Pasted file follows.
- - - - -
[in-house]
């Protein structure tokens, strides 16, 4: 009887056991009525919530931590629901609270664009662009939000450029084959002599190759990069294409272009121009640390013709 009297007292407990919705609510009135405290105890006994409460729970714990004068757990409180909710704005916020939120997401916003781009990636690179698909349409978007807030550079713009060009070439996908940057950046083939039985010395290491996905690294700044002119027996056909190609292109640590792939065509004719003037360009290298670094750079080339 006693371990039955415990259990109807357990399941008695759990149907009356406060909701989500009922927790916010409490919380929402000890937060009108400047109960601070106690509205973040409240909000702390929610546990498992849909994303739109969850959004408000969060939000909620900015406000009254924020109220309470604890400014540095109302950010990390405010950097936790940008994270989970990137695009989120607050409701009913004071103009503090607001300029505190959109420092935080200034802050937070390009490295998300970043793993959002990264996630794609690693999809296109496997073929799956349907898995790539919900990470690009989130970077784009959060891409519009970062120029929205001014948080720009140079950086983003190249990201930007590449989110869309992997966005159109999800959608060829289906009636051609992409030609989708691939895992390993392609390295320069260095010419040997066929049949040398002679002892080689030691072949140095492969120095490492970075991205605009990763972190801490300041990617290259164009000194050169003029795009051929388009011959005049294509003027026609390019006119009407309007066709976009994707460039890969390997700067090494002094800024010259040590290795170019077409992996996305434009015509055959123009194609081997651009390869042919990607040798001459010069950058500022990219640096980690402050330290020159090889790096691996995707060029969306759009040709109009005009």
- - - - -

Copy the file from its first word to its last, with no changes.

[in-house]
């Protein structure tokens, strides 16, 4: 009887056991009525919530931590629901609270664009662009939000450029084959002599190759990069294409272009121009640390013709 009297007292407990919705609510009135405290105890006994409460729970714990004068757990409180909710704005916020939120997401916003781009990636690179698909349409978007807030550079713009060009070439996908940057950046083939039985010395290491996905690294700044002119027996056909190609292109640590792939065509004719003037360009290298670094750079080339 006693371990039955415990259990109807357990399941008695759990149907009356406060909701989500009922927790916010409490919380929402000890937060009108400047109960601070106690509205973040409240909000702390929610546990498992849909994303739109969850959004408000969060939000909620900015406000009254924020109220309470604890400014540095109302950010990390405010950097936790940008994270989970990137695009989120607050409701009913004071103009503090607001300029505190959109420092935080200034802050937070390009490295998300970043793993959002990264996630794609690693999809296109496997073929799956349907898995790539919900990470690009989130970077784009959060891409519009970062120029929205001014948080720009140079950086983003190249990201930007590449989110869309992997966005159109999800959608060829289906009636051609992409030609989708691939895992390993392609390295320069260095010419040997066929049949040398002679002892080689030691072949140095492969120095490492970075991205605009990763972190801490300041990617290259164009000194050169003029795009051929388009011959005049294509003027026609390019006119009407309007066709976009994707460039890969390997700067090494002094800024010259040590290795170019077409992996996305434009015509055959123009194609081997651009390869042919990607040798001459010069950058500022990219640096980690402050330290020159090889790096691996995707060029969306759009040709109009005009």